These two have collaborated with some success before, in 1992's Housesitter.
This time, in a revival of Neil Simon's The Out-Of-Towners (1970),
the couple play Henry and Nancy Clark, a middle-class Ohio couple whose
kids have gone to college and left them with nothing to do but each other.
Henry has a job interview at a New York ad agency, and even though Nancy
isn't sure she likes the idea of moving there, she goes with him on the
trip to see the sights and get her mind off the empty nest back home. Henry
is afraid to tell Nancy that his real reason for job-hunting is that he
was downsized in favor of a younger model (as he puts it, "anyone who's
over 40 is no longer cutting edge"), so he welcomes her on the journey,
feigning excitement to cover his uncomfortable secret.
Before long, Murphy's Law has made its presence felt, subjecting the
couple to a rerouted plane, a missed train, a rental car whose heater won't
shut off, and various other annoyances. Then they are mugged by a man claiming
to be Andrew Lloyd Webber, and they have no method of payment when they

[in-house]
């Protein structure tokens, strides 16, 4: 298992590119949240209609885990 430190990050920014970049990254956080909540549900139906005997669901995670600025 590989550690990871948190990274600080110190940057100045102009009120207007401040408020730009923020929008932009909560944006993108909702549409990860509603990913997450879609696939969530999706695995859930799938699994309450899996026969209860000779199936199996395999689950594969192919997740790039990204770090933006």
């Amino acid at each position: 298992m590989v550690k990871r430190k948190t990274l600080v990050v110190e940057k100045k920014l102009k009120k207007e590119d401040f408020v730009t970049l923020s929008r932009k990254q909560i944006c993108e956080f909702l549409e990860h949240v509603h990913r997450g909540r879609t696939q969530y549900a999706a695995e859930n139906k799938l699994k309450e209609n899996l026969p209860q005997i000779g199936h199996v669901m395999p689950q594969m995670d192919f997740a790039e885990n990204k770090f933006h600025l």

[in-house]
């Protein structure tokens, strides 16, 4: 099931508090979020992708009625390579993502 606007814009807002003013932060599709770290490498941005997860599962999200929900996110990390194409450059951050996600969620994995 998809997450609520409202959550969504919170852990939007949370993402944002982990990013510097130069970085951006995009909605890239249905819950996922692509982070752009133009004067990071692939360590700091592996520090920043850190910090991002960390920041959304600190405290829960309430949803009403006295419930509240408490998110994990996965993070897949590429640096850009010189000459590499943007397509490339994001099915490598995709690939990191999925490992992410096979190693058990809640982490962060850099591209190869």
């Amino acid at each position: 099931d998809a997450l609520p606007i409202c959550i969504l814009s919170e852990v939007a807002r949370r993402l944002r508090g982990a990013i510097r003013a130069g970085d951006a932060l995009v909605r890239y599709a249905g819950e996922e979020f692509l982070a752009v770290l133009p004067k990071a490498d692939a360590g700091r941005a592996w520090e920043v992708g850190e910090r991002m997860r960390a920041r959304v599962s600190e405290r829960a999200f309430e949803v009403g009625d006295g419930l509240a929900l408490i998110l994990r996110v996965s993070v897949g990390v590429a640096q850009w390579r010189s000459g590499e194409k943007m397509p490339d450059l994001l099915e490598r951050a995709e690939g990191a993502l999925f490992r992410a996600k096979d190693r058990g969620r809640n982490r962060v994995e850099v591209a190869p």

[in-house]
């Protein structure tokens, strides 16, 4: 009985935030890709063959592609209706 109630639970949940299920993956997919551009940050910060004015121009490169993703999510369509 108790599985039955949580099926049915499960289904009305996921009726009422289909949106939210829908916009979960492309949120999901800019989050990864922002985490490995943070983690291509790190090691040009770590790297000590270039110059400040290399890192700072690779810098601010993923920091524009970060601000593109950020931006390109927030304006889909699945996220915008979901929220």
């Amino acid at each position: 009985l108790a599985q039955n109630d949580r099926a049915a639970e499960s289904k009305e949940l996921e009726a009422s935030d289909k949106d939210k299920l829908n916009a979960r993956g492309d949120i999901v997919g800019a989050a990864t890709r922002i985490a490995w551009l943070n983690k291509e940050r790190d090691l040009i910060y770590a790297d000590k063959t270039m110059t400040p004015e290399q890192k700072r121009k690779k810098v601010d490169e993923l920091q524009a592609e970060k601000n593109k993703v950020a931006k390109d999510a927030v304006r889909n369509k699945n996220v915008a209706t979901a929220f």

try to check into the posh hotel where Henry has booked a room. It is at
this point that we meet John Cleese as Mr. Mersault, the hotel's manager,
a performance that comes darned close to stealing the movie. Mustering their
courage and pushing their newfound sense of adventure to its absolute limit,
Henry and Nancy suffer through countless other misadventures, finally finding
themselves on the run from the law.
This film, though it may not compare to Arthur Hiller's classic 1970
version with Jack Lemmon and Sandy Dennis, is still one hoot after another.
Directed by Sam Weisman (George of the Jungle), and with the combined
experience of these three veterans of comedy I include Cleese as
an equal partner here the timing and delivery of almost every line
and every take is right on. Simon's script has been updated by Marc Lawrence
(Forces of Nature), and I'm not
sure what material is his and what is Simon's, but Hawn, Martin, and Cleese
do fine by it. Also on hand is Saturday Night Live alum Mark McKinney
as an amorous hotel guest Nancy uses to get at some room service. McKinney
has proven himself as a hilarious comic, but this time he's playing the
Martin and Hawn are perfect for these roles. They show that despite the fact that they're pushing 60, they're still full of energy and youthful exuberance. And Cleese, well . . . I haven't seen him doing high kicks like that since his days at the Ministry of Silly Walks. ****½
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